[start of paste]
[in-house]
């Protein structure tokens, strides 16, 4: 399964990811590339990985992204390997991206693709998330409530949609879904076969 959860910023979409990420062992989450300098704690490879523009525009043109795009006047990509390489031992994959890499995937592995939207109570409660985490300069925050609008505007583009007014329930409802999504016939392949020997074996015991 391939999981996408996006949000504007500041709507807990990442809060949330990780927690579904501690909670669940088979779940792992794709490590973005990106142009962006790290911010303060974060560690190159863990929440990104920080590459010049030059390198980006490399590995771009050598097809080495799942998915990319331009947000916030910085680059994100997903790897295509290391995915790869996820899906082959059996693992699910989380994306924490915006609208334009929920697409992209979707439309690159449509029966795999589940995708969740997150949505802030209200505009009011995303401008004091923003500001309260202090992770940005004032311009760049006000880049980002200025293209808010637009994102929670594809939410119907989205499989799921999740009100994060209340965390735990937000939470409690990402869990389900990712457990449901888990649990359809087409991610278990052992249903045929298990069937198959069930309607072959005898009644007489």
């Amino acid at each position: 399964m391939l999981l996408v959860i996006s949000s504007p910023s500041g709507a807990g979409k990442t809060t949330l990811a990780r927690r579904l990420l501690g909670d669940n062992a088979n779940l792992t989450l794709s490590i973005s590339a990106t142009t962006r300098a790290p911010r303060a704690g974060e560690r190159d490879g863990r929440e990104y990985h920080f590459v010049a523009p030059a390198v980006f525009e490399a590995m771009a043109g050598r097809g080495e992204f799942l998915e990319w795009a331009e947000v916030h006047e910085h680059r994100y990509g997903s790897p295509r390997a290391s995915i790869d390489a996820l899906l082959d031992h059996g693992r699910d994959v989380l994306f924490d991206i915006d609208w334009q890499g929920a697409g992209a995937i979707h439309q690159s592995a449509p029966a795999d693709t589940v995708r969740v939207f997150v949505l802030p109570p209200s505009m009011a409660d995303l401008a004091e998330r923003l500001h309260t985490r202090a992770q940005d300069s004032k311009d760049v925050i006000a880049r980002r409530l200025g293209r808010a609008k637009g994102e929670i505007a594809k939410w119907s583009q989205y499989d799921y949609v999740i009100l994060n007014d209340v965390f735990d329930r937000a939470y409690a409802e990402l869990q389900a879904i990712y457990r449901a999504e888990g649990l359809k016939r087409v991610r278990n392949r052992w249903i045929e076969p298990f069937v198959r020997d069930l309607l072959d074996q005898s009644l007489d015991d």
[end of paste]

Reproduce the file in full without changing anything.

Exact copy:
[in-house]
């Protein structure tokens, strides 16, 4: 399964990811590339990985992204390997991206693709998330409530949609879904076969 959860910023979409990420062992989450300098704690490879523009525009043109795009006047990509390489031992994959890499995937592995939207109570409660985490300069925050609008505007583009007014329930409802999504016939392949020997074996015991 391939999981996408996006949000504007500041709507807990990442809060949330990780927690579904501690909670669940088979779940792992794709490590973005990106142009962006790290911010303060974060560690190159863990929440990104920080590459010049030059390198980006490399590995771009050598097809080495799942998915990319331009947000916030910085680059994100997903790897295509290391995915790869996820899906082959059996693992699910989380994306924490915006609208334009929920697409992209979707439309690159449509029966795999589940995708969740997150949505802030209200505009009011995303401008004091923003500001309260202090992770940005004032311009760049006000880049980002200025293209808010637009994102929670594809939410119907989205499989799921999740009100994060209340965390735990937000939470409690990402869990389900990712457990449901888990649990359809087409991610278990052992249903045929298990069937198959069930309607072959005898009644007489």
């Amino acid at each position: 399964m391939l999981l996408v959860i996006s949000s504007p910023s500041g709507a807990g979409k990442t809060t949330l990811a990780r927690r579904l990420l501690g909670d669940n062992a088979n779940l792992t989450l794709s490590i973005s590339a990106t142009t962006r300098a790290p911010r303060a704690g974060e560690r190159d490879g863990r929440e990104y990985h920080f590459v010049a523009p030059a390198v980006f525009e490399a590995m771009a043109g050598r097809g080495e992204f799942l998915e990319w795009a331009e947000v916030h006047e910085h680059r994100y990509g997903s790897p295509r390997a290391s995915i790869d390489a996820l899906l082959d031992h059996g693992r699910d994959v989380l994306f924490d991206i915006d609208w334009q890499g929920a697409g992209a995937i979707h439309q690159s592995a449509p029966a795999d693709t589940v995708r969740v939207f997150v949505l802030p109570p209200s505009m009011a409660d995303l401008a004091e998330r923003l500001h309260t985490r202090a992770q940005d300069s004032k311009d760049v925050i006000a880049r980002r409530l200025g293209r808010a609008k637009g994102e929670i505007a594809k939410w119907s583009q989205y499989d799921y949609v999740i009100l994060n007014d209340v965390f735990d329930r937000a939470y409690a409802e990402l869990q389900a879904i990712y457990r449901a999504e888990g649990l359809k016939r087409v991610r278990n392949r052992w249903i045929e076969p298990f069937v198959r020997d069930l309607l072959d074996q005898s009644l007489d015991d």